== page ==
Amoeblog

Colombian-Americans - Happy Hispanic Heritage Month!

Posted by Eric Brightwell, September 29, 2010 03:00pm | Post a Comment

Colombian kids

In the US, the word "Latino" is used often, regardless of accuracy, as shorthand for a region's dominant Latino population. In the southwest it usually means "Mexican," in the northeast it means "Puerto Rican" and in Florida, "Cuban." Indeed, those are the three largest populations of Latino-Americanos in the country, although it goes without saying that there are many less-recognized groups of Latinos. Each have their own distinct culture, history, and place in America. This entry is about Colombians, who at an estimated 730,510 currently living in the US, make up the seventh largest Latino population, and the largest population of South-American immigrants in the country.

Flag of Colombia

The country of Colombia is home to at least 85 indigenous nations, including the Muisca, Quimbaya, Tairona, Wayuu, Arhuacos, Kuna, Paez, Tucano, Guahibo, Cauca, Guajira and Guainia. The main population of European immigrants to Colombia were from Spain. Basques, Italians, Germans, the French, Swiss, Poles and Russians also migrated in large numbers. Smaller but significant numbers of European immigrants include Belgians, Lithuanians, Dutch, British, Portugese and Croatians in the late nineteenth and early twentieth centuries. From 1825 til 1851 the Spaniards forcibly brought uncounted numbers of slaves from West Africa. Syrians and Lebanese arrived from the Levant. Today, 58% of Colombians self-identify as mestizo, 20% as white, 14% as mulatto, 4% as black, 3% as zambo, and 1% as Native.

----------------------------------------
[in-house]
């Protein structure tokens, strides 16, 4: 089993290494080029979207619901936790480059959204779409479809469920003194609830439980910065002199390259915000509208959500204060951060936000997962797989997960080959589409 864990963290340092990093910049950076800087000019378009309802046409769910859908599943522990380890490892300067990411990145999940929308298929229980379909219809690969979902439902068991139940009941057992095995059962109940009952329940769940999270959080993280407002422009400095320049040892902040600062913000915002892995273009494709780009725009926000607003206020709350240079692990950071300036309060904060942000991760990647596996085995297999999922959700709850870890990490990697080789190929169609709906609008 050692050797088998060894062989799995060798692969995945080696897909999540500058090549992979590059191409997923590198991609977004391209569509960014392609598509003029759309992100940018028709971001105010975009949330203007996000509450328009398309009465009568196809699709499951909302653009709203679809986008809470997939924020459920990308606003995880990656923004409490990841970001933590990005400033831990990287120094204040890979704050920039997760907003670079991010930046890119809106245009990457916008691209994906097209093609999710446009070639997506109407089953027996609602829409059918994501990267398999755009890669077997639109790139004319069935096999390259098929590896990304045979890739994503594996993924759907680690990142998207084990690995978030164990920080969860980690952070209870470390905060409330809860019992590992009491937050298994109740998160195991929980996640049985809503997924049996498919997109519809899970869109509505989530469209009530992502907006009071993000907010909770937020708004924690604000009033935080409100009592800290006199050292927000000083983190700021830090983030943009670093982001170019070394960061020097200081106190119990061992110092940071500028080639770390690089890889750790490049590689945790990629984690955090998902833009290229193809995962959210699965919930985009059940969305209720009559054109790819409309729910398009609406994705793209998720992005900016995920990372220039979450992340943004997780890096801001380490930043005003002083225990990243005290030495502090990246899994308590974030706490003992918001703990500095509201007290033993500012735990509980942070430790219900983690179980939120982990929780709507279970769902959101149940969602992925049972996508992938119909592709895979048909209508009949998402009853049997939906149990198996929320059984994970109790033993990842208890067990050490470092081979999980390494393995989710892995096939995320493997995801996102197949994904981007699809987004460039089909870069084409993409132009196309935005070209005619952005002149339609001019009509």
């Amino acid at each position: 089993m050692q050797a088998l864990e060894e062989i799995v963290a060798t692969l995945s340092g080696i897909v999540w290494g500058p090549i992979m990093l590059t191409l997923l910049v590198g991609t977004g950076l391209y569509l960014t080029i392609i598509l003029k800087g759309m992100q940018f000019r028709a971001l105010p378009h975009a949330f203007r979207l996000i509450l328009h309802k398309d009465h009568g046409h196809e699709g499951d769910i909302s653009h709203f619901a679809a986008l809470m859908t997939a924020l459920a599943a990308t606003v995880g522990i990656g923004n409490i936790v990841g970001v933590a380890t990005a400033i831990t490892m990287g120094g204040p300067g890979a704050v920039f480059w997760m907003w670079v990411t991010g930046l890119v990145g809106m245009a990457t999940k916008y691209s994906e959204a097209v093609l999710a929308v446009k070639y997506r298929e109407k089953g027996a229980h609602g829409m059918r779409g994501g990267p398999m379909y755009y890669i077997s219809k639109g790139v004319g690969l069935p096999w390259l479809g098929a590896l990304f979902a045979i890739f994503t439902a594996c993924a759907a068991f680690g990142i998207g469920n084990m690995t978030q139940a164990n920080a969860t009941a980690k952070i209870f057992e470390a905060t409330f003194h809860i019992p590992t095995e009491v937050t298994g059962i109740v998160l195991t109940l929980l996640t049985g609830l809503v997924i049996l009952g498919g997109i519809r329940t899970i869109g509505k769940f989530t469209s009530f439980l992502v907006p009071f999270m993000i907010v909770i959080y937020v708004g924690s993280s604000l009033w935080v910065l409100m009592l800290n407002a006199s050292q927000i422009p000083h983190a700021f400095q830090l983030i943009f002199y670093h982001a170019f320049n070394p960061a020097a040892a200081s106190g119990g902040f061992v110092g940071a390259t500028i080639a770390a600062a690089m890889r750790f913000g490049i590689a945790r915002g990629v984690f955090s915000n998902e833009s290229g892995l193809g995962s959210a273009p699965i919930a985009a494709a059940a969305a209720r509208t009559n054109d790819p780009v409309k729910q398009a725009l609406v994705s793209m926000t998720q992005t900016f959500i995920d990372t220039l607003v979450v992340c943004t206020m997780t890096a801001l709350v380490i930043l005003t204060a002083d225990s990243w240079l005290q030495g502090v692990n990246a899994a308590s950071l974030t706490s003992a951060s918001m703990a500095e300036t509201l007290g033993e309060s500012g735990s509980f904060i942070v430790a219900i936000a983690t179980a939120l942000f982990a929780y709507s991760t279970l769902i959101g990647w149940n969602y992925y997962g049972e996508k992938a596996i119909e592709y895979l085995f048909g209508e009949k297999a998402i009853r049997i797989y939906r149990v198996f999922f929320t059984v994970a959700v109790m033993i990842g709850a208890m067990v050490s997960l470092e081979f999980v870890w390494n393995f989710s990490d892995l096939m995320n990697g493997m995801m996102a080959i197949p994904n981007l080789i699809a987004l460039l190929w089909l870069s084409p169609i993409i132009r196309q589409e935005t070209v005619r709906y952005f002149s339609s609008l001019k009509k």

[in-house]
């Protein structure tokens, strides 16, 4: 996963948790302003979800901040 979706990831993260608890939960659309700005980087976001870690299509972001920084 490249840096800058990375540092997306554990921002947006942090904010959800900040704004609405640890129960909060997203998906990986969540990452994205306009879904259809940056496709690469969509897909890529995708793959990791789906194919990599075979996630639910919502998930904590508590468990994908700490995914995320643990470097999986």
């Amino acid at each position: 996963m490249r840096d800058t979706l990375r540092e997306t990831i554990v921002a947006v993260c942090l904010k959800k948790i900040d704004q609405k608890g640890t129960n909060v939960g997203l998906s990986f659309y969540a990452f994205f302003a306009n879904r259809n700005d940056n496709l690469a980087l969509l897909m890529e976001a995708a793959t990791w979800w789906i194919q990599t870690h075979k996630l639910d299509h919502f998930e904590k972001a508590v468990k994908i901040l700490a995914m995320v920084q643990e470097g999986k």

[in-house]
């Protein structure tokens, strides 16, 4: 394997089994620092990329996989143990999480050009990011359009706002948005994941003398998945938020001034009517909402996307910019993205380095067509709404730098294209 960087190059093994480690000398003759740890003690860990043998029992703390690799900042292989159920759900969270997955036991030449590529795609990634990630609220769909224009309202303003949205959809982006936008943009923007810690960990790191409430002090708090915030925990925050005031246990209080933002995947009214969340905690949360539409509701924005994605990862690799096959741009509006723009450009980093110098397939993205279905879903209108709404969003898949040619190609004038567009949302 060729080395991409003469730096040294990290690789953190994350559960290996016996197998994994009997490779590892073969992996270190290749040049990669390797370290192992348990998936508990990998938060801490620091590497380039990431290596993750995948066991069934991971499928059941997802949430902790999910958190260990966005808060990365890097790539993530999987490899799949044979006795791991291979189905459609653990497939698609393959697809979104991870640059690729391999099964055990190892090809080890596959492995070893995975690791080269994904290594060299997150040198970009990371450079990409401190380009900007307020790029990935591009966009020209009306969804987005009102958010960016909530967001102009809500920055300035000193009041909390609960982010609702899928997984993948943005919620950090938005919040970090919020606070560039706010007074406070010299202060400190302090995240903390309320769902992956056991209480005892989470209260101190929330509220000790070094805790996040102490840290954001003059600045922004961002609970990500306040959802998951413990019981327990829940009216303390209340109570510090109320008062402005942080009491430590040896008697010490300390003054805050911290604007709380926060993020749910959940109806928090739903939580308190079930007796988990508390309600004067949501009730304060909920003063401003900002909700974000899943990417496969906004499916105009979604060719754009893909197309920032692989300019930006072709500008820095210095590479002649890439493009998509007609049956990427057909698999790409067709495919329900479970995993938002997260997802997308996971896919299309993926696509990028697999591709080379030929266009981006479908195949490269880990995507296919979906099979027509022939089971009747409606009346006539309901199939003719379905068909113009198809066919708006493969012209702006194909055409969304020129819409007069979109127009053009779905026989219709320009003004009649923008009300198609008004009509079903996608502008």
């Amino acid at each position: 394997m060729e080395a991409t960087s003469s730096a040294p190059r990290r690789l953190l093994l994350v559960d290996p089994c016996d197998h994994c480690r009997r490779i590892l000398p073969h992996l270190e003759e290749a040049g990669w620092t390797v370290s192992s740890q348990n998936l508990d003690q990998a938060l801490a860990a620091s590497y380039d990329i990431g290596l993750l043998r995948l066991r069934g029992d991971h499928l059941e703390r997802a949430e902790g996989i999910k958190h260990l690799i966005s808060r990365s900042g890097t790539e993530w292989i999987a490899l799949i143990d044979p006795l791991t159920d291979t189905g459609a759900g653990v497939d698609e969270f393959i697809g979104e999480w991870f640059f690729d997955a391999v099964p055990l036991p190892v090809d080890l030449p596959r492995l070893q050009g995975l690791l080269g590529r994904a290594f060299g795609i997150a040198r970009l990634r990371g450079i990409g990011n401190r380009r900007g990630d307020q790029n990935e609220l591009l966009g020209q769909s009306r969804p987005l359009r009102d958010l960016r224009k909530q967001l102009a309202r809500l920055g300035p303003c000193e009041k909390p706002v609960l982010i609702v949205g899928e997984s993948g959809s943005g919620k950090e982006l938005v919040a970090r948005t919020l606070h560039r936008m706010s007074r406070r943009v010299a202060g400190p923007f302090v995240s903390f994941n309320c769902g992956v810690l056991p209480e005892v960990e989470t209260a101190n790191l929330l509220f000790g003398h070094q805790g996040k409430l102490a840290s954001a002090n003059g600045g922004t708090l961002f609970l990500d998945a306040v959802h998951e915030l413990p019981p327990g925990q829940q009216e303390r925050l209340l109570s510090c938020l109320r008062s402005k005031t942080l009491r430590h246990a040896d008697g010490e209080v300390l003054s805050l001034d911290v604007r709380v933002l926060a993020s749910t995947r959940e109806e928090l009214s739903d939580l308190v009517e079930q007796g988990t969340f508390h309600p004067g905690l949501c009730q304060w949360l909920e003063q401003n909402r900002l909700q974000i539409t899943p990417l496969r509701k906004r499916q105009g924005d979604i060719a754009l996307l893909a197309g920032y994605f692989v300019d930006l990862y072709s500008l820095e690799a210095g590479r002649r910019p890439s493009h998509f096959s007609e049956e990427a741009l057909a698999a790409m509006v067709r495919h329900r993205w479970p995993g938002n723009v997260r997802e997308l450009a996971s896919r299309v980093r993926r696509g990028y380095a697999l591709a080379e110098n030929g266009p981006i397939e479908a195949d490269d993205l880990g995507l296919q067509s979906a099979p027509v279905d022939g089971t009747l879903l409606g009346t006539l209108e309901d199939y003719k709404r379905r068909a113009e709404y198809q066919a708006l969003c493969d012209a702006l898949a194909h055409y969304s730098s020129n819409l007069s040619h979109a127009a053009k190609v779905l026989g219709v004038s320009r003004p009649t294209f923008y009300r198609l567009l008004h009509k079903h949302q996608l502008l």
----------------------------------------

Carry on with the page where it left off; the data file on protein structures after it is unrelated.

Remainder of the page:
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Salvadoran-Americans - Happy Hispanic Heritage Month!

Posted by Eric Brightwell, September 16, 2010 11:00am | Post a Comment
Salvadorans
Salvadorans on the march

In the US, what the word "Latino" connotes varies regionally. Often, regardless of accuracy, in the southwest it means "Mexican;" in the northeast it means "Puerto Rican;" and in Florida, "Cuban." Indeed, those are the three largest populations of Latino-Americanos in the country, although obviously not the only ones. Each have their own distinct culture, history, and place in America. This entry is about the fourth largest Latino population, Salvadorans.

Flag of El Salvador
The flag of El Salvador

The indigenous people of what's now El Salvador are the Pipil. Today, 90% of Salvadorans identify as mestizos, in this case usually meaning of Spanish and Pipil backgrounds. Although only 1% of Salvadorans self-identify solely as Pipil, in reality the percentage is likely higher, but, due to prejudice, many Salvadorans are reluctant to embrace their Native side. 

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Sherman Oaks

Posted by Eric Brightwell, July 16, 2010 05:13pm | Post a Comment
Sherman Oaks Panorama
Sherman Oaks from Mulholland

This blog is about the Los Angeles neighborhood of Sherman Oaks. To vote for other Los Angeles neighborhoods (as many as you'd like) to be the subject of future entries, click here. To vote for Los Angeles County communities (again, as many as you'd like), vote here. Should you also like to see blog entries about Orange County communities, click here.

Sherman Oaks Map of Sherman Oaks
Pendersleigh & Sons' Official Maps of the San Fernando Valley and Sherman Oaks

Sherman Oaks is a neighborhood located in the southern portion of the San Fernando Valley, surrounded by Van Nuys and Valley Glen to the north, Valley Village to the northeast, Studio City to the east, West Hollywood to the southeast, Beverly Crest and Bel-Air to the south, Brentwood to the southwest, Encino to the west, and the Sepulveda Basin Wildlife Reserve to the northwest. For this episode I was joined by frequent traveling companion, Shimbles. It was a hot day, yet, for unknown reasons, he kept rolling up the windows so that he could listen to and sing along with the hits of Sugar Ray, Smashmouth and Collective Soul videos on his iPhone.

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